Even with all the ‘foodie event’ mishaps we’ve recently encountered, Sydney’s cultural hard on for food festivals remains seemingly unspoiled. If anything it has ripened, and our thirst for these culinary merry-go-rounds has spawned a whole new niche of ‘foodie’ festivals and of course a whole new spate of salty festival-goers.
I’ll be honest, I love people and they’re kind of a big part of my job, but it doesn’t mean I have to like lining up behind them, being squashed between them and have them get all up in my face with their sticky food and fingers and foodie gramming. So, as a rookie festival-goer at best, I enlisted the help of Merivale executive chef Dan Hong and Sam Egerton, head of operations for The Paddington to help me navigate my way through Merivale’s annual food festival, March Into Merivale, like a decent human being.
These are a few “suggestions” to help you walk away with dignity when attending your next foodie fest.
1. Get in early & reverse eat
This year March Into Merivale opted for a one night extravaganza to showcase the hospitality group’s wide and varied offering as opposed to their usual month long festival. This meant all the food on the night was a free for all at the cost of a ticket over receiving food and drink tokens.
Sam Egerton’s advice in this sort of situation is pretty much genius and I’m downright dirty I never thought of it before.
“Get in early and engage the staff working the festival. This way you can find out where the food is coming from and set up a good plan for the night. It’s also an idea to reverse eat, so you eat dessert first in order to beat the lines.”
Dessert for dinner? Get in.
2. Don’t cut lines, don’t be a jerk
Lines, people walking slowly on a public footpath, anyone stopping aimlessly in the middle of a crowded room; all things I would rather stub my toe on a metal grate than endure. In saying that, it’s absolutely not ok to cut a line even if it is just for one dumpling or a Mr Wong salt and pepper lamb cutlet.
3. Manners will get you places
When you’re standing shoulder to shoulder with a bunch of sweaty humans fighting for the last lamb taco, it’s easy to take out your frustration on the staff. But, it’s important to remember as Dan Hong says, “Staff are people too,” and it’s not their fault there’s long lines, people shoving you out of the way and jerks with bad B.O and bad manners.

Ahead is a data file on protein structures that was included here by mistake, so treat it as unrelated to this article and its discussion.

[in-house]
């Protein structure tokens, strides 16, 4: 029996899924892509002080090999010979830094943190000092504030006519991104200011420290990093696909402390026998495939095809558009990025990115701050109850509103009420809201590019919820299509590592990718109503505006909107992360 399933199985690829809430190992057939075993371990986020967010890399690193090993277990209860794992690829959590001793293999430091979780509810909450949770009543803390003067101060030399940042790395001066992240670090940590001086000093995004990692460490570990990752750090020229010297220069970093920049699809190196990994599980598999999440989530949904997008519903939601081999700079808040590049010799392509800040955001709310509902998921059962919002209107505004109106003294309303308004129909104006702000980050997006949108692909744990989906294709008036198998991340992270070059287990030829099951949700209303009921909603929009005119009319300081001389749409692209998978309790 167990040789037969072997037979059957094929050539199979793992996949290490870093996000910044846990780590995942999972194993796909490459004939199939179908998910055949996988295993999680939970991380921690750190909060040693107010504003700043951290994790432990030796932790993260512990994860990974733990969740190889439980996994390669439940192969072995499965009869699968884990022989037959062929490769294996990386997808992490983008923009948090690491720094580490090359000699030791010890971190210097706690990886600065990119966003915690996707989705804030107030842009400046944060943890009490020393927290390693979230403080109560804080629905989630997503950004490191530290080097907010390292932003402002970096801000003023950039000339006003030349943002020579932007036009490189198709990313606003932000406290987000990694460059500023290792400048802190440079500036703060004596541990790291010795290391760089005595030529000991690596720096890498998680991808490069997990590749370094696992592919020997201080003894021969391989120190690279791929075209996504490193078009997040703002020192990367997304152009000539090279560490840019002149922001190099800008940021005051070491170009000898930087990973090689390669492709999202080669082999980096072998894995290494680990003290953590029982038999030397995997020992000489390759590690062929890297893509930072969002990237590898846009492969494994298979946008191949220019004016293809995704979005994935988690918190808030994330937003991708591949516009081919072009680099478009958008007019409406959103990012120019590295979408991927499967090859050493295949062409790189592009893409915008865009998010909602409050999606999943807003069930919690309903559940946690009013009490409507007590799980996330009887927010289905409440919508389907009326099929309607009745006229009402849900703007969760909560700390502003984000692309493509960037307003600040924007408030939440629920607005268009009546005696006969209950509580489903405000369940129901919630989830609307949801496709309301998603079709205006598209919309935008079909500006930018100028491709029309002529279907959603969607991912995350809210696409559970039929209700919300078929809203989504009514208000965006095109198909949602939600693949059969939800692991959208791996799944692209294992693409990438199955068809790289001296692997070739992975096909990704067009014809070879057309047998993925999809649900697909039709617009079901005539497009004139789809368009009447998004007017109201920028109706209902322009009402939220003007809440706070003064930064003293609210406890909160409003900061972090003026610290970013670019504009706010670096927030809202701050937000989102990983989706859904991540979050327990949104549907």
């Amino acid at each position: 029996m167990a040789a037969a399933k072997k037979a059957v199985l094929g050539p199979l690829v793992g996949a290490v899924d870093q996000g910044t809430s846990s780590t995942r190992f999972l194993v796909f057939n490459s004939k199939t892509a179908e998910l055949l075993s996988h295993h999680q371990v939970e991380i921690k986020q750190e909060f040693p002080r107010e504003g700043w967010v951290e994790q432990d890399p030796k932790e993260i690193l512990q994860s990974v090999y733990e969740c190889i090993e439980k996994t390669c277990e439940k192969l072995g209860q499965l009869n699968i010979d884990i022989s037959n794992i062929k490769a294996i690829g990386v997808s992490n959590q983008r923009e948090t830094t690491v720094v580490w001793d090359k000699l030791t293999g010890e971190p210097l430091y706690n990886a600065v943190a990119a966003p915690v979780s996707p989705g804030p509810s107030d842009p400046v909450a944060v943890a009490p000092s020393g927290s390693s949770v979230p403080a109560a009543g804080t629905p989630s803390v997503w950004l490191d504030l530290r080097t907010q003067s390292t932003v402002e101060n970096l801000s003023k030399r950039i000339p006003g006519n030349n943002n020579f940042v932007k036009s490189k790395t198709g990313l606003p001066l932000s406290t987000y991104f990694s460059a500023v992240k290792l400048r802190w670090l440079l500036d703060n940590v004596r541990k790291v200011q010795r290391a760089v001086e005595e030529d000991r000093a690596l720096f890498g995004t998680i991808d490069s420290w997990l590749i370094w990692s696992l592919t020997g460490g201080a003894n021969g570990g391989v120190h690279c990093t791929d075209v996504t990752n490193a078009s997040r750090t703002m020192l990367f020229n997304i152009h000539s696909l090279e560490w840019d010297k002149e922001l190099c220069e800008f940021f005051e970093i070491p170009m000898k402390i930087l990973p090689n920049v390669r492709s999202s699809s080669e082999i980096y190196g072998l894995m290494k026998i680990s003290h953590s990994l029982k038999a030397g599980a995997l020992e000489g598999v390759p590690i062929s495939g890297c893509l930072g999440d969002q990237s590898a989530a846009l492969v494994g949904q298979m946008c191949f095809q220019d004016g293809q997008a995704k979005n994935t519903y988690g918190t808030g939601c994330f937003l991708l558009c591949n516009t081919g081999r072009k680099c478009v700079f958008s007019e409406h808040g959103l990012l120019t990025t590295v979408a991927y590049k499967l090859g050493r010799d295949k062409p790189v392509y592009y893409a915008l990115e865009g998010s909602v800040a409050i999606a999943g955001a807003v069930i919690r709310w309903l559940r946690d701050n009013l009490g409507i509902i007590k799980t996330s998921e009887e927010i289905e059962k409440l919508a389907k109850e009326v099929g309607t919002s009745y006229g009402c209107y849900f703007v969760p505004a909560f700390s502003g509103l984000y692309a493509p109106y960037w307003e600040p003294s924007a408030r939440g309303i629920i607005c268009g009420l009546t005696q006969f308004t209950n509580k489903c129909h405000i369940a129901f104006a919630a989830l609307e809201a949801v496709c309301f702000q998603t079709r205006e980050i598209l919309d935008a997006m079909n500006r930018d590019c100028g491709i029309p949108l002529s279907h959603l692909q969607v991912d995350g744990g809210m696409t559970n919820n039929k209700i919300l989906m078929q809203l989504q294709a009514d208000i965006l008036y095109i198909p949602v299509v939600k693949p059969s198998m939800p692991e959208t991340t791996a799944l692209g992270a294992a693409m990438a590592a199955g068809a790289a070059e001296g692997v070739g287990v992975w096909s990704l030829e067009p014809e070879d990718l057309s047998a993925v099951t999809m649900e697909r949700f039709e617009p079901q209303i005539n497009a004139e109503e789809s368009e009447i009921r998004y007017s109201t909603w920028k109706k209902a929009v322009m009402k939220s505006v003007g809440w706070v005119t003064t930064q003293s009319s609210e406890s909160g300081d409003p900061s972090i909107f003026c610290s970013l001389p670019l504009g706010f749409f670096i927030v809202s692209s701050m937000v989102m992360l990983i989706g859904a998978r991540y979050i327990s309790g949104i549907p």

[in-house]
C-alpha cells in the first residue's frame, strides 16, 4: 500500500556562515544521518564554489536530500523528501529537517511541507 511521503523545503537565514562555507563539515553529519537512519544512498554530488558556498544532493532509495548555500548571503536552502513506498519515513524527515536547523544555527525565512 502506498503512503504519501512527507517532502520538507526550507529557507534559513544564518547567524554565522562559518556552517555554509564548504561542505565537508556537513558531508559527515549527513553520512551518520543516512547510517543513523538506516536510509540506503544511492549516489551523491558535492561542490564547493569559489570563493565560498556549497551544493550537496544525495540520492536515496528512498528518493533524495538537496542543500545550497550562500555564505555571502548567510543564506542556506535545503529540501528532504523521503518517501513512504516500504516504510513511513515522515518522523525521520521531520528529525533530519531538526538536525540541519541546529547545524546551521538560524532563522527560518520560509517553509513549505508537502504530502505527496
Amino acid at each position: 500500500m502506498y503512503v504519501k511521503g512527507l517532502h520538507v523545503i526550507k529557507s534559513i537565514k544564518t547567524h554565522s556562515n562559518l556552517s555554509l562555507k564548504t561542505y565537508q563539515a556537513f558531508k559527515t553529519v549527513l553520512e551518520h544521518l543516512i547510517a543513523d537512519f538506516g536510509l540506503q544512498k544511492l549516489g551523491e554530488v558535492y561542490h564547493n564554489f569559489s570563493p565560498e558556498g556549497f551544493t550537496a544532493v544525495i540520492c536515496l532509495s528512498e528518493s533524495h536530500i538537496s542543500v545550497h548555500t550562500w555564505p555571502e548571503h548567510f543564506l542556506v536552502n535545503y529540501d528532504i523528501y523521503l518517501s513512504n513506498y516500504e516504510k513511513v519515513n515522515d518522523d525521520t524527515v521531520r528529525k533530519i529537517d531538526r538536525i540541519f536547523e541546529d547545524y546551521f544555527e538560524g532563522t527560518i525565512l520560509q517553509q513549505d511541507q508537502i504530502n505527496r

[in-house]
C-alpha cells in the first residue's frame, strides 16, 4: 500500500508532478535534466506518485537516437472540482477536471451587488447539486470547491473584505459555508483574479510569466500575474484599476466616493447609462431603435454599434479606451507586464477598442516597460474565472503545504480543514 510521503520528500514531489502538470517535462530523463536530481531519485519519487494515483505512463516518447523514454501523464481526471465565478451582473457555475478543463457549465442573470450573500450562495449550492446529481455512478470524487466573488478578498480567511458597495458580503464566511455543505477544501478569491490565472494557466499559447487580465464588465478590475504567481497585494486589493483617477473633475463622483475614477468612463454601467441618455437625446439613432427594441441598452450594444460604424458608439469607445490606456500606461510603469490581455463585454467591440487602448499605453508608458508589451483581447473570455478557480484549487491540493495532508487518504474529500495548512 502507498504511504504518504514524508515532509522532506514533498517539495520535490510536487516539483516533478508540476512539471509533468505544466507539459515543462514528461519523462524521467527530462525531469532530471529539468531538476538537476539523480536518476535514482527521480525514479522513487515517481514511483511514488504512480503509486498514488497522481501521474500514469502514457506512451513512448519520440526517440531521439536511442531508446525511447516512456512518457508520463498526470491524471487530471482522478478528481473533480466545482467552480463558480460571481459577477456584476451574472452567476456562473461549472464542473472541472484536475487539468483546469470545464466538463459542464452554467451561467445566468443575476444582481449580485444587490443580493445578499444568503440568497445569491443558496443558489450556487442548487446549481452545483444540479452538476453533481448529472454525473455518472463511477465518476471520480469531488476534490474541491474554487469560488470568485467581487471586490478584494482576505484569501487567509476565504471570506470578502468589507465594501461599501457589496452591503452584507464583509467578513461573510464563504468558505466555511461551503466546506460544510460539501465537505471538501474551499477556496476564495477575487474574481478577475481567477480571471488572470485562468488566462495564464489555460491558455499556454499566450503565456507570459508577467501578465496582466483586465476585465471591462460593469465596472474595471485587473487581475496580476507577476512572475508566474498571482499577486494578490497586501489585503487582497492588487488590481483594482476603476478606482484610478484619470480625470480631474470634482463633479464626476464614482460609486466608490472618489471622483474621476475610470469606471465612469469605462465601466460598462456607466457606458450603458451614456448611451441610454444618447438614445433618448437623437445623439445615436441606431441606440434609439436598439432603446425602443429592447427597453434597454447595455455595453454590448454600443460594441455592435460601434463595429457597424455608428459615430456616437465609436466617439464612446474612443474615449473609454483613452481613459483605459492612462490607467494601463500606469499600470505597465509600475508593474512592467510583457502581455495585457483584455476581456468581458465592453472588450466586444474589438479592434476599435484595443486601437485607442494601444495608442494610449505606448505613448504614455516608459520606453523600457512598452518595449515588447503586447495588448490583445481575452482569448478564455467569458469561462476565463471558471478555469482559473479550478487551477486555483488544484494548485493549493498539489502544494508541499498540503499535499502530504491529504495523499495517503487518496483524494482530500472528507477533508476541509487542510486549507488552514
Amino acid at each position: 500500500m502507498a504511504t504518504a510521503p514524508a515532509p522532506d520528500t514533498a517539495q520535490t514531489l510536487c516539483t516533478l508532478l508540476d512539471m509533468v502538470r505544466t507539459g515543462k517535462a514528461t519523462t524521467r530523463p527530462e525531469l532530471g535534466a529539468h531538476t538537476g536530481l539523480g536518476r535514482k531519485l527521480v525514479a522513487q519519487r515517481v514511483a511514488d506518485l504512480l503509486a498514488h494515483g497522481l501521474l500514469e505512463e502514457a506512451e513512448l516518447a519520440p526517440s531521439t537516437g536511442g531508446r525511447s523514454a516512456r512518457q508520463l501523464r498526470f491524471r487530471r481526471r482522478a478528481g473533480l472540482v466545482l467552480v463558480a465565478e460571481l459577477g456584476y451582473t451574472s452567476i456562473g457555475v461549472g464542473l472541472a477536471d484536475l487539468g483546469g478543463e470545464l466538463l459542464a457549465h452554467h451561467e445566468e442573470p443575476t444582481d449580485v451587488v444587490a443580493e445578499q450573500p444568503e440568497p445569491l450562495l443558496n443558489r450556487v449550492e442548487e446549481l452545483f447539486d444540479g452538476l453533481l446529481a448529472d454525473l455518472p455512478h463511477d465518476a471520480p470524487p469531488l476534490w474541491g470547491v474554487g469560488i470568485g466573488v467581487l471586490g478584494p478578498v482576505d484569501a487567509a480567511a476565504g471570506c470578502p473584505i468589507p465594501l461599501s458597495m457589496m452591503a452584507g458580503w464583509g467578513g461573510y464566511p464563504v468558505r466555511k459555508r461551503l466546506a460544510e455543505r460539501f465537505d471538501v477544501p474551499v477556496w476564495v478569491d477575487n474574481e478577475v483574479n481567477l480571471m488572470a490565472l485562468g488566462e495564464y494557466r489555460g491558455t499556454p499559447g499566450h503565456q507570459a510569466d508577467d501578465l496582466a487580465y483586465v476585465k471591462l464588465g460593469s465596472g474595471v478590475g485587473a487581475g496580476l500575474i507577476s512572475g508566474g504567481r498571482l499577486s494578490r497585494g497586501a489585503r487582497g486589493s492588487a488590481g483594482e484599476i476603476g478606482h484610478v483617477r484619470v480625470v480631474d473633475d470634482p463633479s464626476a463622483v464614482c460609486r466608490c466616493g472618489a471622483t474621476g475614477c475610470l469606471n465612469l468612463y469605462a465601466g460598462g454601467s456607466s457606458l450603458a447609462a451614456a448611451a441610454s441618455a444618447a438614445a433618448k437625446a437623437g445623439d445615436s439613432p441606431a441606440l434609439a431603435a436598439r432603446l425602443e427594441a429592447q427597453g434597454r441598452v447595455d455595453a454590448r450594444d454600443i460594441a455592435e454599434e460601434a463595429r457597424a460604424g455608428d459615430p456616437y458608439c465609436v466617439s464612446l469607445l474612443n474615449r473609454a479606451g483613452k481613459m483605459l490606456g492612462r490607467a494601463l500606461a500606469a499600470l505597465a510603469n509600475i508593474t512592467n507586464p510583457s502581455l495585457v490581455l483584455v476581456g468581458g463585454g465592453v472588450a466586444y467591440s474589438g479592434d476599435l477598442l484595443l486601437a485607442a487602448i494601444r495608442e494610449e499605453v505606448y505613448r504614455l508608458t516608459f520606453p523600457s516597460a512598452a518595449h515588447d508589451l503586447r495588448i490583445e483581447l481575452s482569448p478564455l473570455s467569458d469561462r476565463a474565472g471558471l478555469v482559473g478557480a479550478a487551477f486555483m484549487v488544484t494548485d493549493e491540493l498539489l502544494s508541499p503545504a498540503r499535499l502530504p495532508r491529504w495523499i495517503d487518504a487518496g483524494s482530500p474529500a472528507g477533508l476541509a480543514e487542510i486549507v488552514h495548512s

The common please and thank you goes a long way.
4. Don’t be greedy
I get it, it’s our human nature to gravitate towards shit that’s free, like Lord of the Flies we are all lost boys grabbing at food like disappearing rations before a famine. But, this isn’t Sizzler, mate.
Dan Hong, who has been involved in countless food festivals in his time as a chef and was responsible for the entire Ash St laneway at the festival said, “When I go to a food festival, I just want to eat lots of different food. In my laneway on the night the vibe was awesome with lots of people, we had charcoal BBQ’s, wok burners, it was a really awesome atmosphere. What can happen though is some people stick to one stall and then before you know it, we run out of food”
“Don’t be rude, be well behaved and don’t stand around waiting for six dumplings in a row.”
5. Get off your phone
In fairness, Merivale know how to throw a party, actually, they know how to throw everything they’ve got into making a place sparkle and look extra gramworthy. The 20 metre long cheese table in the Ivy Ballroom said it all. So, obvy, hard not to gram that stuff.
But realistically, the food is only half of the experience, otherwise we’d all just go to the individual restaurants. So don’t waste the experience hanging about on your phone while you gram, snap and whatsapp your foodie friends. You’ll miss out on all the fun and probably the cheese, mostly the cheese. And no one wants to miss out on cheese.
At the end of the night, I came away with a full stomach and zero sunburn, which gauging by recent food festivals is a bit of a win.
Images via Merivale and Liam Farrow.